This month marks the three-year anniversary of the first documented COVID-19 case in New York City. On March 9, 2020, then-Mayor Bill de Blasio announced that there were 16 confirmed COVID-19 cases in the city, and the World Health Organization declared the virus as a global crisis that March 11. NYC’s infection rate quickly became five times higher than the
rest of the country and a third of overall confirmed cases in this country, causing it to be recognized as an epicenter.
While it’s been reported that the virus originated in Wuhan, Hubei, China, during 2019, a recent Icahn School of Medicine at Mount Sinai (ISMMS) study revealed the strain that surfaced in NYC originated from Europe and other U.S. areas.
“We sequenced genomes from COVID-19 cases identified up to March 18,” said Harm van Bakel, PhD, assistant professor of genetics and genomic sciences at ISMMS. “These cases were drawn from 21 New York City neighborhoods across four boroughs (Manhattan, the Bronx, Queens, and Brooklyn), as well as two towns in neighboring Westchester County.”
According to the NYC Department of Health and Mental Hygiene (DOHMH), a total of 3,248,946 cases were reported locally since the beginning of the pandemic, and at least one resident in 186 contracted COVID-19, with a total of 44,998 reported deaths over the course of the past three years.
The first confirmed COVID-19 case in New York City was on March 1, 2020, although later research revealed that it could have been circulating here since at least that January. By that March 29, more than 30,000 local cases had been confirmed.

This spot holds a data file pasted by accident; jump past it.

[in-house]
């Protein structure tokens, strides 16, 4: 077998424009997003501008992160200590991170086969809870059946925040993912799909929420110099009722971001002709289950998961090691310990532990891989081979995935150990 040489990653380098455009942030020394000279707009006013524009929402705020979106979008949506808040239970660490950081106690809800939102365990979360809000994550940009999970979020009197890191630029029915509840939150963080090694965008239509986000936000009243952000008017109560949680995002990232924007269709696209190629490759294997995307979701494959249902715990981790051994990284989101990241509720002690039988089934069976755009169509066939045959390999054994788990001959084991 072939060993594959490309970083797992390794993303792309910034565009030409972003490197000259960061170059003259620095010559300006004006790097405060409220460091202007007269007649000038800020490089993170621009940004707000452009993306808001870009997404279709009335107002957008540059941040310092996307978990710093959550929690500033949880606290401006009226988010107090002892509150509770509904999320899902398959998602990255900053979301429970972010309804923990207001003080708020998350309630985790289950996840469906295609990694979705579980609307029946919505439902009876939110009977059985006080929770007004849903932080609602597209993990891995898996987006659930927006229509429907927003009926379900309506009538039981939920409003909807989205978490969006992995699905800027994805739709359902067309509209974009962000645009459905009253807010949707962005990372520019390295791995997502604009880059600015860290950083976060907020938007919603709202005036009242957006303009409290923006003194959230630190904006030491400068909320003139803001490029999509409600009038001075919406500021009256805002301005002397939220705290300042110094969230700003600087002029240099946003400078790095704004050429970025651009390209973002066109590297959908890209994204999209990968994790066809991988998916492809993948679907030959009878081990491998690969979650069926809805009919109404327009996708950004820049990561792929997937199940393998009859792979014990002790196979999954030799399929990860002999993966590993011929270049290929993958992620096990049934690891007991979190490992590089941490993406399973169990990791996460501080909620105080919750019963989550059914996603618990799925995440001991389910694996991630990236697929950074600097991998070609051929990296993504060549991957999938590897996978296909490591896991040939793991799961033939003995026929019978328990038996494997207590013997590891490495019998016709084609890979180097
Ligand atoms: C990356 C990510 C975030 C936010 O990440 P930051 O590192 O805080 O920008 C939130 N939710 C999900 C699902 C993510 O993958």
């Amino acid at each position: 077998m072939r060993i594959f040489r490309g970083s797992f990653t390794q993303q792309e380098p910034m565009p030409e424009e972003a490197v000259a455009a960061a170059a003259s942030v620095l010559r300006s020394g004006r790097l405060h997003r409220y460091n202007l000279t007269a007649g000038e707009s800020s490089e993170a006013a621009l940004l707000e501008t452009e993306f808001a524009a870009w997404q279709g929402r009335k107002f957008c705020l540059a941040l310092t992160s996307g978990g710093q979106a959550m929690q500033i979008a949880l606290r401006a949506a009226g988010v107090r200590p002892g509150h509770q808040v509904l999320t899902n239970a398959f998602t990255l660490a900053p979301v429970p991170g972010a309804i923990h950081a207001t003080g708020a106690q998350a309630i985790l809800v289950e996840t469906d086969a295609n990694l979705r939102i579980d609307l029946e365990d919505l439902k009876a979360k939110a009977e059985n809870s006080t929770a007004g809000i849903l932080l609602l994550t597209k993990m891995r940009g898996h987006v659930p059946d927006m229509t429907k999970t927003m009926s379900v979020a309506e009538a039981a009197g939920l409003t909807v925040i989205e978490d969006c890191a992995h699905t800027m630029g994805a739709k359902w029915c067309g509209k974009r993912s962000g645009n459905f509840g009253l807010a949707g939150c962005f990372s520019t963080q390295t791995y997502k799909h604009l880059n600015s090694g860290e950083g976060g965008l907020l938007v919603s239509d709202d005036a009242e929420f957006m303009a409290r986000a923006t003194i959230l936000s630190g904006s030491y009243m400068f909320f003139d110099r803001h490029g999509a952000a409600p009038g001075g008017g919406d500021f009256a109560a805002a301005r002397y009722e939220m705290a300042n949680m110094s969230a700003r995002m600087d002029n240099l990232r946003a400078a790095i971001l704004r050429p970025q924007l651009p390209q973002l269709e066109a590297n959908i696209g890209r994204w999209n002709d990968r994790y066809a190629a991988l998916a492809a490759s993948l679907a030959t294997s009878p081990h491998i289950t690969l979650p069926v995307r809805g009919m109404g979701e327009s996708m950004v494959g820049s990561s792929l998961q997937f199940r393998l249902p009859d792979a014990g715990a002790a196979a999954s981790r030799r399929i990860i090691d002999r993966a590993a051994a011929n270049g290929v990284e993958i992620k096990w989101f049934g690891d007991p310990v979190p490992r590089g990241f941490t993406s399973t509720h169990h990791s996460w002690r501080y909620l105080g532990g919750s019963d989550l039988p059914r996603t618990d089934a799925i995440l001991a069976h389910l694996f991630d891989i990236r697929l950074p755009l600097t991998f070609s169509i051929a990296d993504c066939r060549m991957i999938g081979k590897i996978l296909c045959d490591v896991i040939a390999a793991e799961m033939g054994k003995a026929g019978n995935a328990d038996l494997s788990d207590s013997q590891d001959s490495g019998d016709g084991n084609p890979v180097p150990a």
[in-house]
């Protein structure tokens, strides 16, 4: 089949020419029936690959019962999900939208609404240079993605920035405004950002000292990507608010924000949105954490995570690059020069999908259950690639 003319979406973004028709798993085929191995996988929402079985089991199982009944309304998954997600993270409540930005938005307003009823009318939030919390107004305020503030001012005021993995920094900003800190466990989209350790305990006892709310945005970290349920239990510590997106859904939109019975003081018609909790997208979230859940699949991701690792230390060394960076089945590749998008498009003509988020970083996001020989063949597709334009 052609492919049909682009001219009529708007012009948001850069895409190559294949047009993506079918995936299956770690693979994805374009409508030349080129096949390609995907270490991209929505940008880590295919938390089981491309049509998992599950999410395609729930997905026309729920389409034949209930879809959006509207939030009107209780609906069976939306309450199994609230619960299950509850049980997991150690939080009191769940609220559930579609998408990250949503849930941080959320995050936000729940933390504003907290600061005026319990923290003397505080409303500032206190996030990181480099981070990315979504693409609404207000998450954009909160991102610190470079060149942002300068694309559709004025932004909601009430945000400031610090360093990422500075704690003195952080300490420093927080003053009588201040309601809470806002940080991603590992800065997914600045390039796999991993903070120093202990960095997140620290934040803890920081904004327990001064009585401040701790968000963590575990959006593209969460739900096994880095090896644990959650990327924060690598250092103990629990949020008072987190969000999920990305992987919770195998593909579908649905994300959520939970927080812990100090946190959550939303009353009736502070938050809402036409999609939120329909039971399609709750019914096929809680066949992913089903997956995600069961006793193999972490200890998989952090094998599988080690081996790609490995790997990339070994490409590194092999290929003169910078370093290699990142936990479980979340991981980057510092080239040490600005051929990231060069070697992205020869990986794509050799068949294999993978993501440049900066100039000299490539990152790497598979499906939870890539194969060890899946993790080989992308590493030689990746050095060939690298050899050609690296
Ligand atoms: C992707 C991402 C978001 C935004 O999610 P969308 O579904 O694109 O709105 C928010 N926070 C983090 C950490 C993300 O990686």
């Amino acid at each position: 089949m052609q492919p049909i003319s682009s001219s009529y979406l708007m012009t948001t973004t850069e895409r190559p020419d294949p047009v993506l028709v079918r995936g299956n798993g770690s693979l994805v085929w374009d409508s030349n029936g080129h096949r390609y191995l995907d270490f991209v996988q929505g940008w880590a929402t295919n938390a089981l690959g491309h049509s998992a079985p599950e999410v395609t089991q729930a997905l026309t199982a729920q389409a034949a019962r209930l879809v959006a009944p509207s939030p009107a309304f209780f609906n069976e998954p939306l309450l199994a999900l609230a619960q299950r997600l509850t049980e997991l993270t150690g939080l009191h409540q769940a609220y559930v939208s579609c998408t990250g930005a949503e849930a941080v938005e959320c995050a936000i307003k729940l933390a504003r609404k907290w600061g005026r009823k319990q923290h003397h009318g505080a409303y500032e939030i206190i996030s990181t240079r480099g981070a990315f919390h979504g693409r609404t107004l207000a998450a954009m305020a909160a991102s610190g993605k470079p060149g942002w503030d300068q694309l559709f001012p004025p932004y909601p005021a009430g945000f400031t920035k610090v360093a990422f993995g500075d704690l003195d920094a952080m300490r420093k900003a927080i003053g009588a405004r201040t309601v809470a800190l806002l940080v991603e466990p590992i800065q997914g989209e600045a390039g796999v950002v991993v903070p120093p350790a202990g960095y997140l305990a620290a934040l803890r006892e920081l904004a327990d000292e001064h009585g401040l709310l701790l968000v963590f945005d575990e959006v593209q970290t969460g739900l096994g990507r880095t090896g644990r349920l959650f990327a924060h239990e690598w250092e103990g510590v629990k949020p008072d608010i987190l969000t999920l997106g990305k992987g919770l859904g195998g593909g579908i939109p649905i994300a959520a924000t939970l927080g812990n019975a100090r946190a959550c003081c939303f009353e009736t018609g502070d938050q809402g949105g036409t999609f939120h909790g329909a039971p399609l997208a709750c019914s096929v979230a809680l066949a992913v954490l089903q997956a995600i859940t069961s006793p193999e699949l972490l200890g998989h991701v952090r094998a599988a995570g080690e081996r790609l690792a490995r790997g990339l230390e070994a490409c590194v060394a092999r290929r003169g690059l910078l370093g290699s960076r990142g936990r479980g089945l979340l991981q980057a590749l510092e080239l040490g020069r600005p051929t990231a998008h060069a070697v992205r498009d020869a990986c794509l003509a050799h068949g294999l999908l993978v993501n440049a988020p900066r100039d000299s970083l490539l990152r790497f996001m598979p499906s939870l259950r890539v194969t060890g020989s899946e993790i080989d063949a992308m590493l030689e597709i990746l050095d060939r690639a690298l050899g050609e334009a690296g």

In early March 2020, then-Governor Andrew Cuomo declared a state of emergency in New York State after 89 cases had been confirmed in the state. On March 16, local schools were closed, and on March 20, an executive order forced businesses to close, causing hundreds of thousands to collect unemployment. The MTA operated sparingly and multitudes of New Yorkers were unable to get to work.
With hundreds dying daily locally, on March 22, a statewide stay-at-home order (also known as the “New York State on PAUSE” executive order) went into effect, mandating all non-essential businesses be closed, and that people be quarantined at home.
The state mandated face masks and social distancing for those who had to go out in public, and fines dished out to those who disobeyed this order. By the end of the month, New York City had accumulated more confirmed coronavirus cases than China or the UK. Bodies of the deceased began piling up in hospitals and overflowed the city morgue. Space was being cleared at Jacob Javitts Center, local arenas, parks, and other spacious locations as temporary holding sites.
Soon de Blasio imposed a city-wide curfew and lockdown over the next few months in hopes of slowing the virus’ spread. Crimes, particularly gun violence, escalated dramatically ever since then, and due to the mass loss of tax revenue and wages, some financial analysts have predicted a steep drop not seen since the Depression era of the 1930s.
According to recent data from the Johns Hopkins University website, the coronavirus has resulted in a worldwide 676,609,955 total cases; 6,881,955 deaths; and 13, 338, 933,198 vaccine doses administered. In NYC, there have been 6,794,738 confirmed cases and 77,157 deaths.
With a number of variants being circulated since the pandemic began, some have upgraded the virus to “COVID-20, COVID-21, COVID-22, and COVID-23.” Although many people have returned to work and/or their studies, the city has yet to fully recover to the way it was in 2019 B.C.—Before COVID.